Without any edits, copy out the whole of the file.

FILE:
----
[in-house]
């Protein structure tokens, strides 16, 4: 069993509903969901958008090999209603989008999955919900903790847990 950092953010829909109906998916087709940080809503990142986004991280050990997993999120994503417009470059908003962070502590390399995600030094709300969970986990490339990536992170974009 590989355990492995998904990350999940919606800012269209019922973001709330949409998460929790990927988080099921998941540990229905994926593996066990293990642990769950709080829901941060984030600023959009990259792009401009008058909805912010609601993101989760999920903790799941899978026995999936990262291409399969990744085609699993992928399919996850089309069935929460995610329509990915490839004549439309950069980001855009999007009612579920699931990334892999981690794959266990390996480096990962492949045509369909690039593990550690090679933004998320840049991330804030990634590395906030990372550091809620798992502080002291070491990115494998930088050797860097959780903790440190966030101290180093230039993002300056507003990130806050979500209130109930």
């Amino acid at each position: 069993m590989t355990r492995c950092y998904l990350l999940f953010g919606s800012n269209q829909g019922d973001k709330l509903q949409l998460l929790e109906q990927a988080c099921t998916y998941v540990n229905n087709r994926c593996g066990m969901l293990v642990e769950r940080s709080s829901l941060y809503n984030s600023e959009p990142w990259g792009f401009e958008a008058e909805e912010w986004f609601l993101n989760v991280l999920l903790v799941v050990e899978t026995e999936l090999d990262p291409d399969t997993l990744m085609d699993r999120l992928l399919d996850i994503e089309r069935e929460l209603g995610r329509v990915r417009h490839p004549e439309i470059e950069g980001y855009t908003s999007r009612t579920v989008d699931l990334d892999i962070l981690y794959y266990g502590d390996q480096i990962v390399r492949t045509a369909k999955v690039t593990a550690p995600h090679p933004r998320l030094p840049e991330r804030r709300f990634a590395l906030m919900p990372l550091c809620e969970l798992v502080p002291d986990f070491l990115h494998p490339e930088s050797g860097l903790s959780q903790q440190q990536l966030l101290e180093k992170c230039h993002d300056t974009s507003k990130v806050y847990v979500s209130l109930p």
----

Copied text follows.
[in-house]
């Protein structure tokens, strides 16, 4: 069993509903969901958008090999209603989008999955919900903790847990 950092953010829909109906998916087709940080809503990142986004991280050990997993999120994503417009470059908003962070502590390399995600030094709300969970986990490339990536992170974009 590989355990492995998904990350999940919606800012269209019922973001709330949409998460929790990927988080099921998941540990229905994926593996066990293990642990769950709080829901941060984030600023959009990259792009401009008058909805912010609601993101989760999920903790799941899978026995999936990262291409399969990744085609699993992928399919996850089309069935929460995610329509990915490839004549439309950069980001855009999007009612579920699931990334892999981690794959266990390996480096990962492949045509369909690039593990550690090679933004998320840049991330804030990634590395906030990372550091809620798992502080002291070491990115494998930088050797860097959780903790440190966030101290180093230039993002300056507003990130806050979500209130109930």
């Amino acid at each position: 069993m590989t355990r492995c950092y998904l990350l999940f953010g919606s800012n269209q829909g019922d973001k709330l509903q949409l998460l929790e109906q990927a988080c099921t998916y998941v540990n229905n087709r994926c593996g066990m969901l293990v642990e769950r940080s709080s829901l941060y809503n984030s600023e959009p990142w990259g792009f401009e958008a008058e909805e912010w986004f609601l993101n989760v991280l999920l903790v799941v050990e899978t026995e999936l090999d990262p291409d399969t997993l990744m085609d699993r999120l992928l399919d996850i994503e089309r069935e929460l209603g995610r329509v990915r417009h490839p004549e439309i470059e950069g980001y855009t908003s999007r009612t579920v989008d699931l990334d892999i962070l981690y794959y266990g502590d390996q480096i990962v390399r492949t045509a369909k999955v690039t593990a550690p995600h090679p933004r998320l030094p840049e991330r804030r709300f990634a590395l906030m919900p990372l550091c809620e969970l798992v502080p002291d986990f070491l990115h494998p490339e930088s050797g860097l903790s959780q903790q440190q990536l966030l101290e180093k992170c230039h993002d300056t974009s507003k990130v806050y847990v979500s209130l109930p």